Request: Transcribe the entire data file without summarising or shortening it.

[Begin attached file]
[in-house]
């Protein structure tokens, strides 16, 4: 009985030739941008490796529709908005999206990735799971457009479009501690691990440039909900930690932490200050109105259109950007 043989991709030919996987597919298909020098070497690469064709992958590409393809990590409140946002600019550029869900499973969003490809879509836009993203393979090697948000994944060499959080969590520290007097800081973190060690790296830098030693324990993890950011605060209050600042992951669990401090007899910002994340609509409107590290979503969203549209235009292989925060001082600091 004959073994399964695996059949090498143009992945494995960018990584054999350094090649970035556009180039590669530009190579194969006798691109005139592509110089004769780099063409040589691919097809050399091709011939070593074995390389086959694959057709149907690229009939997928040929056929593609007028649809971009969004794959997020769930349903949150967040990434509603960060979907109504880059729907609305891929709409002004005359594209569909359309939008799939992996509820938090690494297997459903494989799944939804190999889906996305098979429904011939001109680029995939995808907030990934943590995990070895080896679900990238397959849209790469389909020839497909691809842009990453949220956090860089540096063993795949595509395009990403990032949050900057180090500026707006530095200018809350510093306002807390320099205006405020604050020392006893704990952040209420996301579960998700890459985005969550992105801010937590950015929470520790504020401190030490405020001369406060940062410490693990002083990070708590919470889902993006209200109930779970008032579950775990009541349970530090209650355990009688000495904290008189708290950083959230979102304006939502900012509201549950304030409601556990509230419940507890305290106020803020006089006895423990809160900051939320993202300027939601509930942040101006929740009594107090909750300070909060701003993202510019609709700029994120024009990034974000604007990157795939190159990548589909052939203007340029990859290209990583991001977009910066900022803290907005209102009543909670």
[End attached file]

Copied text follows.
[in-house]
């Protein structure tokens, strides 16, 4: 009985030739941008490796529709908005999206990735799971457009479009501690691990440039909900930690932490200050109105259109950007 043989991709030919996987597919298909020098070497690469064709992958590409393809990590409140946002600019550029869900499973969003490809879509836009993203393979090697948000994944060499959080969590520290007097800081973190060690790296830098030693324990993890950011605060209050600042992951669990401090007899910002994340609509409107590290979503969203549209235009292989925060001082600091 004959073994399964695996059949090498143009992945494995960018990584054999350094090649970035556009180039590669530009190579194969006798691109005139592509110089004769780099063409040589691919097809050399091709011939070593074995390389086959694959057709149907690229009939997928040929056929593609007028649809971009969004794959997020769930349903949150967040990434509603960060979907109504880059729907609305891929709409002004005359594209569909359309939008799939992996509820938090690494297997459903494989799944939804190999889906996305098979429904011939001109680029995939995808907030990934943590995990070895080896679900990238397959849209790469389909020839497909691809842009990453949220956090860089540096063993795949595509395009990403990032949050900057180090500026707006530095200018809350510093306002807390320099205006405020604050020392006893704990952040209420996301579960998700890459985005969550992105801010937590950015929470520790504020401190030490405020001369406060940062410490693990002083990070708590919470889902993006209200109930779970008032579950775990009541349970530090209650355990009688000495904290008189708290950083959230979102304006939502900012509201549950304030409601556990509230419940507890305290106020803020006089006895423990809160900051939320993202300027939601509930942040101006929740009594107090909750300070909060701003993202510019609709700029994120024009990034974000604007990157795939190159990548589909052939203007340029990859290209990583991001977009910066900022803290907005209102009543909670």